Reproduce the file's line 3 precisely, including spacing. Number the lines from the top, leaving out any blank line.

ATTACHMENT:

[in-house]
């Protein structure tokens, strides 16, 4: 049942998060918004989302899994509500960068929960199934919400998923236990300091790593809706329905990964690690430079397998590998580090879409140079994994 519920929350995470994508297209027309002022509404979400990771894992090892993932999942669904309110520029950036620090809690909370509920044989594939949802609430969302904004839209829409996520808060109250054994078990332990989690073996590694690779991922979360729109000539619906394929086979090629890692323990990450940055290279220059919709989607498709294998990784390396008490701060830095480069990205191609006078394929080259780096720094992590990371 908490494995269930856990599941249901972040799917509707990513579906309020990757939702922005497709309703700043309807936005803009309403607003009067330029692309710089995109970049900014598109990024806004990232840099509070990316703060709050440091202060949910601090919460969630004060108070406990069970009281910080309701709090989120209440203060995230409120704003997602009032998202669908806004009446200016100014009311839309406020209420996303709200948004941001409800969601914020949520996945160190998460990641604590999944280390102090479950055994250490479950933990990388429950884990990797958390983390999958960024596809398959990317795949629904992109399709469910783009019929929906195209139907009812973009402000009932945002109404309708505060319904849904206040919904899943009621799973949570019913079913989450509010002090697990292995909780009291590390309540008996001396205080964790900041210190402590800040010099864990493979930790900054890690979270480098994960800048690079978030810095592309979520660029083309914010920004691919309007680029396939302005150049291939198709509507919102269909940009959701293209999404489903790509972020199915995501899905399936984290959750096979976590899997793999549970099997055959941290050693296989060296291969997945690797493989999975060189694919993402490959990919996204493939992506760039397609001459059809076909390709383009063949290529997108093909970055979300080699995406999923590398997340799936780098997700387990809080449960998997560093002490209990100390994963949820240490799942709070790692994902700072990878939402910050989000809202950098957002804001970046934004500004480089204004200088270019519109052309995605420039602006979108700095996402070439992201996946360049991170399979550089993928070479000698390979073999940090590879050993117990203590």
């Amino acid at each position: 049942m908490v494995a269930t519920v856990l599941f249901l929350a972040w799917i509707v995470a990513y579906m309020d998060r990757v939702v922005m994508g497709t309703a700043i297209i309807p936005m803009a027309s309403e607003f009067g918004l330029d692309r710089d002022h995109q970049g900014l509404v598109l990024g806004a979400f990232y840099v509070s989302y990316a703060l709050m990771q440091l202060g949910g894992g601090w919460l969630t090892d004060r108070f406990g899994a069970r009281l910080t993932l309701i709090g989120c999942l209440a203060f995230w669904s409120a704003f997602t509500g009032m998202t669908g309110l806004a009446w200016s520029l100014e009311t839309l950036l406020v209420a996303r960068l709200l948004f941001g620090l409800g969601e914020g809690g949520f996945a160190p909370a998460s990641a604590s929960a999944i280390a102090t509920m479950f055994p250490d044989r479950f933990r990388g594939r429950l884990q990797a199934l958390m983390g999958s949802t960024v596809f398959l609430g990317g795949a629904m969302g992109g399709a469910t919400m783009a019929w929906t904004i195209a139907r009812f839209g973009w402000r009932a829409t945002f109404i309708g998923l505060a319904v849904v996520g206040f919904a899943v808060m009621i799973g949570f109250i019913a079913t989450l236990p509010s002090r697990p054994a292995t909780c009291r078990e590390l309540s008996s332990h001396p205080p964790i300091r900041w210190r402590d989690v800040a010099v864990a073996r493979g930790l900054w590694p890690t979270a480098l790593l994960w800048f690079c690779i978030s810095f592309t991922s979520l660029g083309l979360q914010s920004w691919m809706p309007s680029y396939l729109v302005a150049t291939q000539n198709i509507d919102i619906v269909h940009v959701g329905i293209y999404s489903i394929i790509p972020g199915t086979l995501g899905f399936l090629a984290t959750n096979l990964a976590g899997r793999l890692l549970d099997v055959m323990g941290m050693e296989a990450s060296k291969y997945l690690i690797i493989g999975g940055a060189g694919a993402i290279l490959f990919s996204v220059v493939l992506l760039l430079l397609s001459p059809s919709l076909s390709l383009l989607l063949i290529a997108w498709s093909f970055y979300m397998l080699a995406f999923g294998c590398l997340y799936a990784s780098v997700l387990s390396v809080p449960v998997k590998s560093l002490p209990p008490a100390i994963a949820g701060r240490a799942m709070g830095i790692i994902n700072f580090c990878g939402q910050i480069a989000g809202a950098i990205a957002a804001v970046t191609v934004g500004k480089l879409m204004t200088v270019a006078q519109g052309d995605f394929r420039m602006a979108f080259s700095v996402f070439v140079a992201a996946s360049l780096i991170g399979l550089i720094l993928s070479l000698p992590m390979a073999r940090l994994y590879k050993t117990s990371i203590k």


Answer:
């Amino acid at each position: 049942m908490v494995a269930t519920v856990l599941f249901l929350a972040w799917i509707v995470a990513y579906m309020d998060r990757v939702v922005m994508g497709t309703a700043i297209i309807p936005m803009a027309s309403e607003f009067g918004l330029d692309r710089d002022h995109q970049g900014l509404v598109l990024g806004a979400f990232y840099v509070s989302y990316a703060l709050m990771q440091l202060g949910g894992g601090w919460l969630t090892d004060r108070f406990g899994a069970r009281l910080t993932l309701i709090g989120c999942l209440a203060f995230w669904s409120a704003f997602t509500g009032m998202t669908g309110l806004a009446w200016s520029l100014e009311t839309l950036l406020v209420a996303r960068l709200l948004f941001g620090l409800g969601e914020g809690g949520f996945a160190p909370a998460s990641a604590s929960a999944i280390a102090t509920m479950f055994p250490d044989r479950f933990r990388g594939r429950l884990q990797a199934l958390m983390g999958s949802t960024v596809f398959l609430g990317g795949a629904m969302g992109g399709a469910t919400m783009a019929w929906t904004i195209a139907r009812f839209g973009w402000r009932a829409t945002f109404i309708g998923l505060a319904v849904v996520g206040f919904a899943v808060m009621i799973g949570f109250i019913a079913t989450l236990p509010s002090r697990p054994a292995t909780c009291r078990e590390l309540s008996s332990h001396p205080p964790i300091r900041w210190r402590d989690v800040a010099v864990a073996r493979g930790l900054w590694p890690t979270a480098l790593l994960w800048f690079c690779i978030s810095f592309t991922s979520l660029g083309l979360q914010s920004w691919m809706p309007s680029y396939l729109v302005a150049t291939q000539n198709i509507d919102i619906v269909h940009v959701g329905i293209y999404s489903i394929i790509p972020g199915t086979l995501g899905f399936l090629a984290t959750n096979l990964a976590g899997r793999l890692l549970d099997v055959m323990g941290m050693e296989a990450s060296k291969y997945l690690i690797i493989g999975g940055a060189g694919a993402i290279l490959f990919s996204v220059v493939l992506l760039l430079l397609s001459p059809s919709l076909s390709l383009l989607l063949i290529a997108w498709s093909f970055y979300m397998l080699a995406f999923g294998c590398l997340y799936a990784s780098v997700l387990s390396v809080p449960v998997k590998s560093l002490p209990p008490a100390i994963a949820g701060r240490a799942m709070g830095i790692i994902n700072f580090c990878g939402q910050i480069a989000g809202a950098i990205a957002a804001v970046t191609v934004g500004k480089l879409m204004t200088v270019a006078q519109g052309d995605f394929r420039m602006a979108f080259s700095v996402f070439v140079a992201a996946s360049l780096i991170g399979l550089i720094l993928s070479l000698p992590m390979a073999r940090l994994y590879k050993t117990s990371i203590k």